Throughout his letters the Apostle Paul is engaged in the task of defining what it means to be a member of “the people of God” in light of the death and resurrection of Jesus the Messiah of Israel. Paul does not describe “the Church” as a new entity that is separate and disconnected from “Israel” but rather as the very thing that Israel was destined to become!
Jesus was the singular “seed of Abraham” and through Him all the blessings promised to Abraham are fulfilled and released to the world through the presentation of the Gospel message and the release of the Holy Spirit. That is why Paul does not say, “Israel is the circumcision, but we are the uncircumcised.” No, Paul simply says, “We are the circumcision!” (Phil. 3:3). For Paul there has been a re-definition of circumcision, “circumcision of the heart,” because of the triumph of the Messiah (Romans 2:29). Paul recognized that the death and resurrection of Jesus redefined what “circumcision” means and indeed what “Israel” means. Now those who are “in Jesus” are in fact “Israel” (Romans 9:6). Those not “in Jesus” are outside the newly revealed and newly defined covenantal borders of the “people of God.”
For Paul it was black and white. You were either a part of the Kingdom of God by faith in Jesus, or you were outside the Kingdom of God because you had rejected Jesus or had not yet heard or responded positively to the Gospel message. The following commentary on Colossians 2 from the pages of N.T. Wright’s new book shows that Paul viewed much of the Old Covenant observances of the Jews as essentially pagan in nature and definitely outside of the Kingdom of God. Paul was sternly warning his readers against being seduced into the observances of the “old wineskin” of Old Covenant Judaism as practiced in the synagogues.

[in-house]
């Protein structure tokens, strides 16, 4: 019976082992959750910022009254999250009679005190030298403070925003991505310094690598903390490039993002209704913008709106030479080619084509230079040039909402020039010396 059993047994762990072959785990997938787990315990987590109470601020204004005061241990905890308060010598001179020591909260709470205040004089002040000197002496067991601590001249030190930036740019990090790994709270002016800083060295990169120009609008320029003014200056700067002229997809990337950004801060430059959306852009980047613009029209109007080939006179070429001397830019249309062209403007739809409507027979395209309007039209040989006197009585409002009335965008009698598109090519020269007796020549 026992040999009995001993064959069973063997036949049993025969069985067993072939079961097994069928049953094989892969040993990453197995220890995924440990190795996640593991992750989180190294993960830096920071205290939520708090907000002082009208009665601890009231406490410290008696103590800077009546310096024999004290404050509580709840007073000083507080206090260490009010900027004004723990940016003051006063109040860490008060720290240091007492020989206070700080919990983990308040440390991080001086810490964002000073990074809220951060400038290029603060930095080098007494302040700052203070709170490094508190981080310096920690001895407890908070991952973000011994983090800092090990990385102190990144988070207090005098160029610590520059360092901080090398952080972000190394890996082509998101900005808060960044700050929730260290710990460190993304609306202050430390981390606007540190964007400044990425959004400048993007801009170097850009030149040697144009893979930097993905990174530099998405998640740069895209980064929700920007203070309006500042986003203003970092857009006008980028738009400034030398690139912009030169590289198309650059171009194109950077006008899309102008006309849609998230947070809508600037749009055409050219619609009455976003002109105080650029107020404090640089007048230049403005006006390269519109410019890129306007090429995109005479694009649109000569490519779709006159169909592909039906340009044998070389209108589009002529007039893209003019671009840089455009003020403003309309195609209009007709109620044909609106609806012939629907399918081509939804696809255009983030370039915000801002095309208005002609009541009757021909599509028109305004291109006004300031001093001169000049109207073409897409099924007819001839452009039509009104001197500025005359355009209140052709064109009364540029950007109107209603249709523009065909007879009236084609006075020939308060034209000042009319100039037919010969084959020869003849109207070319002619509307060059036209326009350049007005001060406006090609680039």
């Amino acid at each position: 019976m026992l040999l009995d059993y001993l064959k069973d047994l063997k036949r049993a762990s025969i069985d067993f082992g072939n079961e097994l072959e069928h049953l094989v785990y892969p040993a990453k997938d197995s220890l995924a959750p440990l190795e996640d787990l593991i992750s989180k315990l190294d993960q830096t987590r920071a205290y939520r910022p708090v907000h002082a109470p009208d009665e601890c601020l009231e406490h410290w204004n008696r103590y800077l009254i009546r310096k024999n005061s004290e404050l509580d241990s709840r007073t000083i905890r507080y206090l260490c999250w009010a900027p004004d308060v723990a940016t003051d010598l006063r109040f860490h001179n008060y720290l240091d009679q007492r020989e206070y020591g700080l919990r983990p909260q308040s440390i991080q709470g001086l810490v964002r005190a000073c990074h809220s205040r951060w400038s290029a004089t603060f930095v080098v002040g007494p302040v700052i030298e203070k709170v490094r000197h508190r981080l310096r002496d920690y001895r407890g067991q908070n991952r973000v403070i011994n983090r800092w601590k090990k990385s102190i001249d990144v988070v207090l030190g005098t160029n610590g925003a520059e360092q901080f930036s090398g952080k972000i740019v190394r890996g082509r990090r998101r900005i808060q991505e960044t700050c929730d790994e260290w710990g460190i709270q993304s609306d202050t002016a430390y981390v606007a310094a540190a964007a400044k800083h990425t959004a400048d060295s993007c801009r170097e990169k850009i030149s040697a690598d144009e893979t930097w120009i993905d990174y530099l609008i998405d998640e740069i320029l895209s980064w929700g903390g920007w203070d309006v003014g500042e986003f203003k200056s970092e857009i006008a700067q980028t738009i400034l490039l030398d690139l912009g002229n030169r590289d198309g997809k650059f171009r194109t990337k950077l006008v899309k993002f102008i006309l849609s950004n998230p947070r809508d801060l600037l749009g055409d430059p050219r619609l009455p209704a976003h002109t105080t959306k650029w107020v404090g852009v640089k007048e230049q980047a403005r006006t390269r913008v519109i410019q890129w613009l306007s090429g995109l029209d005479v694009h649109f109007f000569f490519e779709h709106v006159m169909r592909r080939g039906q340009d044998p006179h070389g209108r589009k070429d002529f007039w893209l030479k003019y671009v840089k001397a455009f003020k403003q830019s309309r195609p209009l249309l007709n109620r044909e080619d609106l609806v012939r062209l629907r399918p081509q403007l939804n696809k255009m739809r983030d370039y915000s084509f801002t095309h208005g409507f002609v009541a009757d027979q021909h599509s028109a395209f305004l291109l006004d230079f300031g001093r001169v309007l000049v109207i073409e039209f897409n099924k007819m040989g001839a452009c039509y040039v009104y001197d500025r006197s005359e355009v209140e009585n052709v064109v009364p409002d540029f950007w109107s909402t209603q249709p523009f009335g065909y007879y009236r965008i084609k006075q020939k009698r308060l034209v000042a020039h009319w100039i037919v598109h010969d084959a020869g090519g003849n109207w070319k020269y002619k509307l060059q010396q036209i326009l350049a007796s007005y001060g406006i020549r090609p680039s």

N. T. Wright, Paul and the Faithfulness of God, 2013, Chapter 10, Section 4-iii-f (bold emphasis mine -P.G.)
The main emphases of Colossians 2, I suggest, belong with, and only with, a coded description of the world of the synagogue. After the initial warning in verse 8, to which we shall return, Paul has three basic points to make.
First, those who belong to the king, the Messiah, are fulfilled in him, that is, in the one in whom ‘all the full measure of divinity has taken up bodily residence’ (verse 9). That, as we saw in the previous chapter, is temple-language. Jesus is the true Temple, and those who belong to him somehow share in that identity. Second, the Colossian Christians have already been ‘circumcised’ – but it is a new sort of ‘circumcision’, which involves not cutting off the foreskin but putting off ‘the body of the flesh’, the old solidarity of ‘fleshly’ identity. This has happened in baptism, in which they have died and been raised with the Messiah (verses 11-12). Third, the Torah, which had formerly stood against them because of their being ‘gentiles’, has nothing more to say against them, since God has dealt with that whole problem through the Messiah’s cross (verses 14-15). Once we cut through the complex language, these are the three things he wants to get across, and they are striking indeed: Temple, circumcision, Torah. This can only be a veiled warning against the attractions of the Jewish way of life.